Abstract of the International Symposium (Friday, August 3, 2007)

Picture Symposium2007

  • Date
  • Friday, August 3, 2007
  • Location:
  • Awaji Yumebutai International Conference Center(1 Yumebutai, Awaji-shi, Hyogo)
  • Theme:
  • "Asia, Struggling with Energy Issues"
  • Details
  • (1)Commemorative Lecture(13:30-14:45)
    • "Overall energy policy in China"Zhou Dadi
      Former Director General, Energy Research Institute,National Development and Reform Commission, China
  • (2)Panel Discussion
  • (15:00~17:00)
    • Panelists
    • Zhou Dadi
    • Former Director General, Energy Research Institute, National Development and Reform Commission, China
    • Karen Schneider
    • Deputy Executive Director, Australian Bureau of Agricultural and Resource Economics
    • Tsutomu Toichi
    • Senior Managing Director & Chief Knowledge Officer,The Institute of Energy Economics, Japan
    • Takeshi Murota
    • Professor, Department of Economics, Doshisha University
    • Nobutaka Morimitsu
    • Senior Staff Engineer, BR Energy Affairs Department,Toyota Motor Corporation
  • (Coordinator)
    • Makoto Iokibe
    • President, National Defense Academy of Japan/Emeritus Professor, Kobe University

The International Symposium was opened by Mr. Satoshi Iue, Representative Director of the Asia Pacific Forum, Awaji Conference Japan who provided the welcome message to participants. He was followed with a message of greetings by Mr. Tomio Saito, Vice Governer of Hyogo Prefecture as deputy for Mr. Toshizo Ido, Governor of Hyogo Prefecture. A commemorative lecture was then given by Mr. Zhou Dadi, former Director General of the Energy Research Institute of the National Development and Reform Commission, China on the theme of "overall energy policy in China". In his commemorative lecture, Mr. Zhou Dadi spoke of current energy consumption in China, pointing out that "energy consumption in China reached 2.4 billion tons in 2006 because of sharp economic growth at a rate of 9% per year for the last five years. At the present rate, energy demand will be more than double to the equivalent of 5 billion tons of coal by 2020, thus posing a threat to both the environment and China's energy security." He continued with energy conservation activities of the Chinese government, stating that the "State Council has already developed a target for energy conservation. Especially in this year's 5-year plan, a target of 20% energy efficiency improvements within five years has been set, requiring an average reduction each year of more than 4%. Targets have been assigned to each of the provinces and cities, and all the factories and energy-intensive or big energy consumers must determine their own energy conservation plans and targets." As a final note, Mr. Zhou Dadi said, "cooperation on a global scale and from all sectors is necessary to solve energy issues. China wants to learn about energy policy and technologies from Japan." A panel discussion on the theme of "Asia, struggling with energy issues" followed with Mr. Makoto Iokibe, President of the National Defense Academy of Japan and Emeritus Professor of Kobe University, coordinating and Mr. Zhou Dadi among the panelists. Discussions were multifaceted and active as they addressed current energy consumption in the Asia Pacific Region, measures to solve problems and activities of governments and the private sector. Ms. Karen Schneider, Deputy Executive Director of the Australian Bureau of Agricultural and Resource Economics, commented that "energy consumption was rising sharply in China and India because of economic growth and growing populations, and it is necessary to develop resources, keep international trade and investment systems open and reduce the impact of rising energy demand in order to secure the resources needed to meet the increasing requirements of international energy markets." Mr. Tsutomu Toichi, Senior Managing Director and Chief Knowledge Officer of The Institute of Energy Economics, Japan, said that, "in order to ensure a stable supply of energy and solve the global warming problem, it is necessary to maximize energy conservation and effective energy utilization in industry, homes, business and transportation. For this to happen, it is necessary to appropriately introduce renewable energies, biofuels, solar power and wind power, and, in the interim, promote the use of nuclear power with the maximum consideration going to its safety. In this regards, the major issue facing Japan is how to spread world class technology in the energy conservation and low carbon release fields to Asia and other parts of the world." Mr. Takeshi Murota, Professor of the Department of Economics at Doshisha University, reported in detail about current oil and natural gas development in Eastern Siberia and Fareast Russia, including the Sakhalin 1 and Sakhalin 2 projects. He added that Japanese environmental technology could play a vital role in balancing development in Sakhalin and the biodiversity of the Sea of Okhotsk. Moreover, Mr. Nobutaka Morimitsu, Senior Staff Engineer of the BR Energy Affairs Department of the Toyota Motor Corporation, talked in detail about advanced vehicle development at Toyota and particularly hybrid cars. He stated that the "Ministry of Economy, Trade and Industry is targeting a 20% reduction in fossil fuel consumption in the transportation sector by 2030 in their New National Energy Strategy and Toyota Motor is developing vehicles to help attain that goal. Using 10% biofuel and 10% electricity, it can be done. If high efficiency biofuel technology progresses rapidly, a plug-in hybrid that combines an internal combustion engine running on biofuel with a battery will be developed in the future."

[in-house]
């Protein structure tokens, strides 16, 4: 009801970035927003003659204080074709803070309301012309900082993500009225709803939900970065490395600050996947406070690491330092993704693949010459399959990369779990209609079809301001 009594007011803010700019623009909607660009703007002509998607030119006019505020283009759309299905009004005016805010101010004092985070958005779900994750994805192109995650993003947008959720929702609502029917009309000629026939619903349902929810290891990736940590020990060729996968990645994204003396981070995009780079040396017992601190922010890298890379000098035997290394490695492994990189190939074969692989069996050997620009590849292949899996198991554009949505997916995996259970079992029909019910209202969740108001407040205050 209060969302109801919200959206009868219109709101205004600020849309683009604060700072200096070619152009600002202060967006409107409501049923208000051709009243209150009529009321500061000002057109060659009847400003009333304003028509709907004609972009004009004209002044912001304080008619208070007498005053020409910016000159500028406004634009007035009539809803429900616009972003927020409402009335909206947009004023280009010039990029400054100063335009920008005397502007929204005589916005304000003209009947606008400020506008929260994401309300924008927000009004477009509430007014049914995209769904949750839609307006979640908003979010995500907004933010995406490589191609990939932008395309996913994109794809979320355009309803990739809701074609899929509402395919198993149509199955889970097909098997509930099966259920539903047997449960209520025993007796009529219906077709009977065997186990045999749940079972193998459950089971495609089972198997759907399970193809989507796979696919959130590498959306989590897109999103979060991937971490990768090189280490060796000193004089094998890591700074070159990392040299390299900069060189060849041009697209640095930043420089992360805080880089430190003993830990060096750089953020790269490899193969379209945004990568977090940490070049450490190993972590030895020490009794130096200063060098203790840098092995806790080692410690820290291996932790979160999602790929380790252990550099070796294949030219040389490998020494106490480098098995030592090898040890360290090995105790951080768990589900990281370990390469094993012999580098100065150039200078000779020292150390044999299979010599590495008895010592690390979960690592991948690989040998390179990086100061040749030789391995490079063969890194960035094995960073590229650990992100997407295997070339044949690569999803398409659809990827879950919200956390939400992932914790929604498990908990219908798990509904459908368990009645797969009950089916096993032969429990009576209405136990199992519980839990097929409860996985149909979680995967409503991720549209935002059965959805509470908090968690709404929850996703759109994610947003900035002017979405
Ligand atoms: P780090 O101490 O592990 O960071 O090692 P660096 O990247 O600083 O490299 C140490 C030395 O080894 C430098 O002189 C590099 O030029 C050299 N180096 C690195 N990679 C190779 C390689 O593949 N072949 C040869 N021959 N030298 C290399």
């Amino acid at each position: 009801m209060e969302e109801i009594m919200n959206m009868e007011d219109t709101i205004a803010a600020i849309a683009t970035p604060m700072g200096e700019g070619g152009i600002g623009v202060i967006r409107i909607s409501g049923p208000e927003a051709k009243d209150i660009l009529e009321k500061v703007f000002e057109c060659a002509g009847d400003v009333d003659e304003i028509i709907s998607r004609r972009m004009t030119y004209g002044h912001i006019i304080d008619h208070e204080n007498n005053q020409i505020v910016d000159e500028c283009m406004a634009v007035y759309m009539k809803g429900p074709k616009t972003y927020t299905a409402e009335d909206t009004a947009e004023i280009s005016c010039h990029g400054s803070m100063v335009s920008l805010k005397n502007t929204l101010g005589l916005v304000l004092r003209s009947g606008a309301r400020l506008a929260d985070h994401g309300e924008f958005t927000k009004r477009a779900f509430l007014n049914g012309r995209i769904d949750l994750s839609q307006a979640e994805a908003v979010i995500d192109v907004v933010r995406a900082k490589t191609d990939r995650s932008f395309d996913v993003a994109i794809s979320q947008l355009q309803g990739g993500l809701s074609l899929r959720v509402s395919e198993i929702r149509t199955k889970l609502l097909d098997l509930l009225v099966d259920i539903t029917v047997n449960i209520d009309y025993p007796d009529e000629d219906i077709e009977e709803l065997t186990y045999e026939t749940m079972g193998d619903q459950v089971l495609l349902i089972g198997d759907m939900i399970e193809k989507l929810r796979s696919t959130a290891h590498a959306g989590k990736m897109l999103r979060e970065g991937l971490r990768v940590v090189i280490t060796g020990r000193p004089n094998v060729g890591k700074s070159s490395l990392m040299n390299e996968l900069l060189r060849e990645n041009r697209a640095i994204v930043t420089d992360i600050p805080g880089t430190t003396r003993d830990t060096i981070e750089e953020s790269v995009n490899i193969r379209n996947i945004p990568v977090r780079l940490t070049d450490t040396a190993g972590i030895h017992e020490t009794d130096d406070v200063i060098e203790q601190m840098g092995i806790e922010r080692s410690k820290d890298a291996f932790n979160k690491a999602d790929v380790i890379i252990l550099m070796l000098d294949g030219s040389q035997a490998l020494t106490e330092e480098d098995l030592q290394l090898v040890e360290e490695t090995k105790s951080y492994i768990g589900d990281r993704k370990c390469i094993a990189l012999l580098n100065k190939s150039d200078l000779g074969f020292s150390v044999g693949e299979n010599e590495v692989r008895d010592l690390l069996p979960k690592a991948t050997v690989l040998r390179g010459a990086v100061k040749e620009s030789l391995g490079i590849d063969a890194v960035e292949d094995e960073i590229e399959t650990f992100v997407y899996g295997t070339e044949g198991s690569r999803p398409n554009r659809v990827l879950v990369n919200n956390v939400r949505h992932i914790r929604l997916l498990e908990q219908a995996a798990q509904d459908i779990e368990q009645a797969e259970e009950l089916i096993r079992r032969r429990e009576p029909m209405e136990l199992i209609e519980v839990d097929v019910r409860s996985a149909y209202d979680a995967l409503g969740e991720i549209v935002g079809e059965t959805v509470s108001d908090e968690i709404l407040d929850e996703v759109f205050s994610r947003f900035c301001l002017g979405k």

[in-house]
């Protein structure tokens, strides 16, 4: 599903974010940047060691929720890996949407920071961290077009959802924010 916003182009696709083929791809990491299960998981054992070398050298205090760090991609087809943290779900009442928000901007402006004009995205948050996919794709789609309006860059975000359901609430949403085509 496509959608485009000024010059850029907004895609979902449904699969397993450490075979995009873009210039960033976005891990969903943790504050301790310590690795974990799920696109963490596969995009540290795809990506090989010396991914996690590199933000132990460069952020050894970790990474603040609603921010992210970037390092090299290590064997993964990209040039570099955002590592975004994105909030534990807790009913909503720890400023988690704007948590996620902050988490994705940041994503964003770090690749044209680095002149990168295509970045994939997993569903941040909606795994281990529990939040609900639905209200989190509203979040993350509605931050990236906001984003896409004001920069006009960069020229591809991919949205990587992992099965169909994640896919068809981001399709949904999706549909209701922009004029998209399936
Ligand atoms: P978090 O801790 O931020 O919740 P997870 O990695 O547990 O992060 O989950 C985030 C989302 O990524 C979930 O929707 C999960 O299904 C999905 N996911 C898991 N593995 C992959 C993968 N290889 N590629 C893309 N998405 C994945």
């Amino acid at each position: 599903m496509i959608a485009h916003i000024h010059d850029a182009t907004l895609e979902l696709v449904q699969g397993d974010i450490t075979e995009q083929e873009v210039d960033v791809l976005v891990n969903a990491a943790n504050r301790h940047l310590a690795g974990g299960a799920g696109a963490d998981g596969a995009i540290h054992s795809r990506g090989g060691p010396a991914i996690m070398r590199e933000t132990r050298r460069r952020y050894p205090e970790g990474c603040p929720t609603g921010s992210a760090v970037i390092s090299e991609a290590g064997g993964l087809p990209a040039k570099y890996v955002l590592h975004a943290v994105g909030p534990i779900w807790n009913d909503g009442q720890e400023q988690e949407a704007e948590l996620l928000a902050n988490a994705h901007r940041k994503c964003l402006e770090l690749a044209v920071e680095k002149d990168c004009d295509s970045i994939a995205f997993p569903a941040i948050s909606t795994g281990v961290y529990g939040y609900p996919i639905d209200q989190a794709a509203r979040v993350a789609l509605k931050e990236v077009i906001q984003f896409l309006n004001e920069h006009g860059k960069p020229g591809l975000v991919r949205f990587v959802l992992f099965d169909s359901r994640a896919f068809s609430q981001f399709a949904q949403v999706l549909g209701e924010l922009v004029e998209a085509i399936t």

Hearing what the other panelists had to say, Mr. Zhou Dadi agreed that it was important to technically address development and greenhouse gas reduction at the same time. In his words, "What Toyota is doing is fantastic. If all countries promoted activities like that, there would be technological choices. China needs to learn as much new technology as possible and make efforts to reduce energy consumption and greenhouse gas emissions, but until practical technology is available, it is necessary to change to an economic pattern with as low CO2 emissions as possible while continuing to supply the people with all of their energy needs and without politically forcing them to wait on development."

As a final note, coordinator, Mr. Makoto Iokibe capped the panel discussion by saying, "in order to solve the problems facing the planet and all mankind, it seems conclusively necessary for countries to develop relations based on trust and goodwill, and for industrially advanced nations and developing nations to cooperate in building a single community in which everyone bears responsibilities in proportion to their stage of development." The International Symposium came to end to the supporting applause of the 250 or so persons in attendance, including participants from eleven countries, to note the Philippine Ambassador to Japan.